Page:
Stress causes you to enter "fight-or-flight" mode, which in turn prompts your body to produce more of the hormone cortisol. And this hormone has a direct effect on your blood sugar levels, Dr. Shah says, because it pushes the muscles and liver to release more sugar into your bloodstream.
This is a normal bodily response, and an important one. If you were in a dangerous situation, that extra sugar would give you the jolt you needed to act fast and quickly.
But if this cortisol/blood sugar spike is happening on a regular basis because you're rushing to get dressed, get your kids ready and get to work, well, that's not ideal.
That's why Dr. Shah recommends giving yourself as much time as you can to get ready in the morning.
"Managing stress is easier said than done for everybody, myself included," he says. "But if you can wake up just a little bit earlier so you're not rushing to get out the door, that can help."
If you're getting up earlier, make sure you're pushing bedtime earlier, too. Insufficient sleep (that's fewer than seven hours a night for most adults) can spike your blood sugar.
5. Create a Calming Morning Routine
In addition to allowing yourself enough time to get ready without the rush, Dr. Shah recommends establishing a quiet, calming morning routine.
"Stimulation is really big," he says. "You don't want your mornings to be super crazy and hectic, since that will increase your cortisol levels even further."
But even if you're short on time, you can avoid overstimulation by playing soft music instead of blaring the news, for example.
6. Work Out Wisely
You may not have time to squeeze in a full morning workout, but even a short burst of physical activity can deliver blood sugar-stabilizing benefits, experts say.
"Moving after meals is a great way to lower blood sugars," Levi says. "Try going for a 10-minute walk around the block after breakfast to support insulin sensitivity and get glucose levels trending down."
Just be mindful of anabolic workouts such as weightlifting: While these types of workouts are great for building strength, they can cause blood sugar levels to rise, notes Dr. Shah.
That doesn't mean you have to skip them altogether, but your best bet is to end the session with some aerobic exercise such as running or using an exercise bike to bring blood sugar levels back down, he says.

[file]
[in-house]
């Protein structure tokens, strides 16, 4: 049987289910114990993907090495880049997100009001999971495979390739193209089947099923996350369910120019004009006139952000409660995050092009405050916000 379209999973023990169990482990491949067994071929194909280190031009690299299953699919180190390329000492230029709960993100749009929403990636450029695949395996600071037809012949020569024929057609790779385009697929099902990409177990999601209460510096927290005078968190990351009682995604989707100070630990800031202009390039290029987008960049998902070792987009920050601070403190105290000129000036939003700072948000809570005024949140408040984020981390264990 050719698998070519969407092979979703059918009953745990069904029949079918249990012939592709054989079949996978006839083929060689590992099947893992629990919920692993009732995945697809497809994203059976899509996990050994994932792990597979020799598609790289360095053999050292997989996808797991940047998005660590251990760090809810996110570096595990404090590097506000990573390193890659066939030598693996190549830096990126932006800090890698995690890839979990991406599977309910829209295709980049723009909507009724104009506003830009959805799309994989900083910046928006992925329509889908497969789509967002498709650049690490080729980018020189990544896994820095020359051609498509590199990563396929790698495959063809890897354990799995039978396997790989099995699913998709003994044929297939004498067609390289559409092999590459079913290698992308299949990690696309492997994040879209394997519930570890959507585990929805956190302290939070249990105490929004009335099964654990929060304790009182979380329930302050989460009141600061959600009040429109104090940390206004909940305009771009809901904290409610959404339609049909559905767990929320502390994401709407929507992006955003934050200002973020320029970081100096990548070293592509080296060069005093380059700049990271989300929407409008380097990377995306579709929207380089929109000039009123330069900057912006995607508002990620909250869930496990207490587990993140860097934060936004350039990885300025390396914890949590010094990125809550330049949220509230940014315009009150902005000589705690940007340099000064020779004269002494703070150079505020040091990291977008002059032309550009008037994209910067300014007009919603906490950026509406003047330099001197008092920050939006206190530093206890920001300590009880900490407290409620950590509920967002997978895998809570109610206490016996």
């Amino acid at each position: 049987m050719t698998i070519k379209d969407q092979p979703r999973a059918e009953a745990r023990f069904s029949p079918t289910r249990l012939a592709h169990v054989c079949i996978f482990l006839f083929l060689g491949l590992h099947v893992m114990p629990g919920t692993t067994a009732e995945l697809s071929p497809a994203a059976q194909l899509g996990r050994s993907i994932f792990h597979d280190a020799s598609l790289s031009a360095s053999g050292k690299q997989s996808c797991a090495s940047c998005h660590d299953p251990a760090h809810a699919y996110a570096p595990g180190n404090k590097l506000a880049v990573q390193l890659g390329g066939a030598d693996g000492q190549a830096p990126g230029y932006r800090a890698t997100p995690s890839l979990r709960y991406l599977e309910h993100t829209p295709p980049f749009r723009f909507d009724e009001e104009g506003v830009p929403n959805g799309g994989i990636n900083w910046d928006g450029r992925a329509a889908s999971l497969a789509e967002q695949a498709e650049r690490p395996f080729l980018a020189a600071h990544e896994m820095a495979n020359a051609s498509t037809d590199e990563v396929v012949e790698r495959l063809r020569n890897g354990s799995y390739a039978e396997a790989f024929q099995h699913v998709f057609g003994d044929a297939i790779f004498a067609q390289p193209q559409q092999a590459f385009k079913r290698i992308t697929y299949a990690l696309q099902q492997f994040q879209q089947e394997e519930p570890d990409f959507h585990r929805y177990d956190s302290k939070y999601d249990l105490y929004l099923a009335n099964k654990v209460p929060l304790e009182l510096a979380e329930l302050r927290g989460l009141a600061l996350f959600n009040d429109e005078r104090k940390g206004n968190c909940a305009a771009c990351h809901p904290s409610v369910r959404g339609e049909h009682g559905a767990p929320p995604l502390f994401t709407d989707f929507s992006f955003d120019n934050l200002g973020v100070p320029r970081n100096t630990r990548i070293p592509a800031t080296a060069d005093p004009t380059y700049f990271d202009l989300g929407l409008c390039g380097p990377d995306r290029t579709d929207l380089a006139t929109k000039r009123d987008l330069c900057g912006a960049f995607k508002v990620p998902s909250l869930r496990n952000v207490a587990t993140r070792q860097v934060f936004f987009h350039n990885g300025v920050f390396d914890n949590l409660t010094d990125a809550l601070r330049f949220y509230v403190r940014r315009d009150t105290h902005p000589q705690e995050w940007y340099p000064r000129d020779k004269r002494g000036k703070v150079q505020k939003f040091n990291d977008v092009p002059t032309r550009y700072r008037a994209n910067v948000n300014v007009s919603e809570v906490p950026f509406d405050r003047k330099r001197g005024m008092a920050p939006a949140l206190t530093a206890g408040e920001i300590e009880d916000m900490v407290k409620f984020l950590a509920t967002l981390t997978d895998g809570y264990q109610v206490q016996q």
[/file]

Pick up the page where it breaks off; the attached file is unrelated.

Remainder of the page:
7. Prep Your Lunch
Before you head out the door (or open your laptop), consider your lunch. Prepping a healthy, balanced lunch in the morning (or planning ahead for where you can get one) can prevent you from reaching for something that will spike your blood sugar levels later in the day.
For a healthy lunch, Levi recommends following a similar template to breakfast: protein, healthy fats and fiber. A few examples include a homemade tuna salad with mashed avocado instead of mayo over a bed of greens, or an open-faced turkey sandwich on a slice of whole-wheat toast with a side salad.
- Dietary Reference Intakes for Electrolytes And Water
- Centers for Disease Control and Prevention (CDC): "10 Surprising Things That Can Spike Your Blood Sugar"
- Centers for Disease Control and Prevention (CDC): "Manage Blood Sugar"
- National Institute of Diabetes and Digestive and Kidney Diseases (NIDDK): "What Is Diabetes?"
- Mayo Clinic: "Diabetes"
- Mayo Clinic: "Water: How much should you drink every day?"
- Diabetes Research Institute: "Diabetes Statistics"
- USDA: "Dietary Guidelines for Americans 2020 - 2025"
- American Heart Association (AHA): "How much sugar is too much?"
Is this an emergency? If you are experiencing serious medical symptoms, please see the National Library of Medicine’s list of signs you need emergency medical attention or call 911.